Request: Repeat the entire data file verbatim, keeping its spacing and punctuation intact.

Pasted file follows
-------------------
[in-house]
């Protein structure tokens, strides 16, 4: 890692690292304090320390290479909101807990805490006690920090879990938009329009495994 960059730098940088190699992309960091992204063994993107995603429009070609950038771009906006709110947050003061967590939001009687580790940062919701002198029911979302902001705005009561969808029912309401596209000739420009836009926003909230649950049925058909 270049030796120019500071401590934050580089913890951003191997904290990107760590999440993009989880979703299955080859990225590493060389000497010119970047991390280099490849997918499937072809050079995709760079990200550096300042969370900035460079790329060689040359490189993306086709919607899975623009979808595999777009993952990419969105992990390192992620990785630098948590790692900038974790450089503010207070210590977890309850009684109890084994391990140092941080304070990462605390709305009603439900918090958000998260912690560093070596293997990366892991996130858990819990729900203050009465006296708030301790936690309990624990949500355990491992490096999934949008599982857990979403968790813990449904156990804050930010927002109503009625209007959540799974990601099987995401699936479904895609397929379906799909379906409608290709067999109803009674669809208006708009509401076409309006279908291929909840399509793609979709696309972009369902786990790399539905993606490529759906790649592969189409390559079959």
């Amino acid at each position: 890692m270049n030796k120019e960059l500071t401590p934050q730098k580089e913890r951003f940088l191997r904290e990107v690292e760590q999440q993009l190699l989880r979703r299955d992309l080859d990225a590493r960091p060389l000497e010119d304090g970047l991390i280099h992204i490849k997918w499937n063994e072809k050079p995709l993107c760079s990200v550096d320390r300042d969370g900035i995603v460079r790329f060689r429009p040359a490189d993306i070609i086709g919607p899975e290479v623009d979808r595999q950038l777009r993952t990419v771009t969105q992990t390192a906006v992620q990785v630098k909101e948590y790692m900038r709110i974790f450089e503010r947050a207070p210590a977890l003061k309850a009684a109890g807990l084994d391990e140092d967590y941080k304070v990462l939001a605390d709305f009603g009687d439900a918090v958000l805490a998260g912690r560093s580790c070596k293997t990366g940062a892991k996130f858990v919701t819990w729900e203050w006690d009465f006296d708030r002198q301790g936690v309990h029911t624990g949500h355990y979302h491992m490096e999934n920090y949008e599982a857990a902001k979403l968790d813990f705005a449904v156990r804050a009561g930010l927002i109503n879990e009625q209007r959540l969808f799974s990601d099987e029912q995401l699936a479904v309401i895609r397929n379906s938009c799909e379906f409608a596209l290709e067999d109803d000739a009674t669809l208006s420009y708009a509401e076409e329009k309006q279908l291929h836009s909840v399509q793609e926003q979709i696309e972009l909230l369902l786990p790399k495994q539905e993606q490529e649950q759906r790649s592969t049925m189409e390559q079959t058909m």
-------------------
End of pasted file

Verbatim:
[in-house]
């Protein structure tokens, strides 16, 4: 890692690292304090320390290479909101807990805490006690920090879990938009329009495994 960059730098940088190699992309960091992204063994993107995603429009070609950038771009906006709110947050003061967590939001009687580790940062919701002198029911979302902001705005009561969808029912309401596209000739420009836009926003909230649950049925058909 270049030796120019500071401590934050580089913890951003191997904290990107760590999440993009989880979703299955080859990225590493060389000497010119970047991390280099490849997918499937072809050079995709760079990200550096300042969370900035460079790329060689040359490189993306086709919607899975623009979808595999777009993952990419969105992990390192992620990785630098948590790692900038974790450089503010207070210590977890309850009684109890084994391990140092941080304070990462605390709305009603439900918090958000998260912690560093070596293997990366892991996130858990819990729900203050009465006296708030301790936690309990624990949500355990491992490096999934949008599982857990979403968790813990449904156990804050930010927002109503009625209007959540799974990601099987995401699936479904895609397929379906799909379906409608290709067999109803009674669809208006708009509401076409309006279908291929909840399509793609979709696309972009369902786990790399539905993606490529759906790649592969189409390559079959």
């Amino acid at each position: 890692m270049n030796k120019e960059l500071t401590p934050q730098k580089e913890r951003f940088l191997r904290e990107v690292e760590q999440q993009l190699l989880r979703r299955d992309l080859d990225a590493r960091p060389l000497e010119d304090g970047l991390i280099h992204i490849k997918w499937n063994e072809k050079p995709l993107c760079s990200v550096d320390r300042d969370g900035i995603v460079r790329f060689r429009p040359a490189d993306i070609i086709g919607p899975e290479v623009d979808r595999q950038l777009r993952t990419v771009t969105q992990t390192a906006v992620q990785v630098k909101e948590y790692m900038r709110i974790f450089e503010r947050a207070p210590a977890l003061k309850a009684a109890g807990l084994d391990e140092d967590y941080k304070v990462l939001a605390d709305f009603g009687d439900a918090v958000l805490a998260g912690r560093s580790c070596k293997t990366g940062a892991k996130f858990v919701t819990w729900e203050w006690d009465f006296d708030r002198q301790g936690v309990h029911t624990g949500h355990y979302h491992m490096e999934n920090y949008e599982a857990a902001k979403l968790d813990f705005a449904v156990r804050a009561g930010l927002i109503n879990e009625q209007r959540l969808f799974s990601d099987e029912q995401l699936a479904v309401i895609r397929n379906s938009c799909e379906f409608a596209l290709e067999d109803d000739a009674t669809l208006s420009y708009a509401e076409e329009k309006q279908l291929h836009s909840v399509q793609e926003q979709i696309e972009l909230l369902l786990p790399k495994q539905e993606q490529e649950q759906r790649s592969t049925m189409e390559q079959t058909m």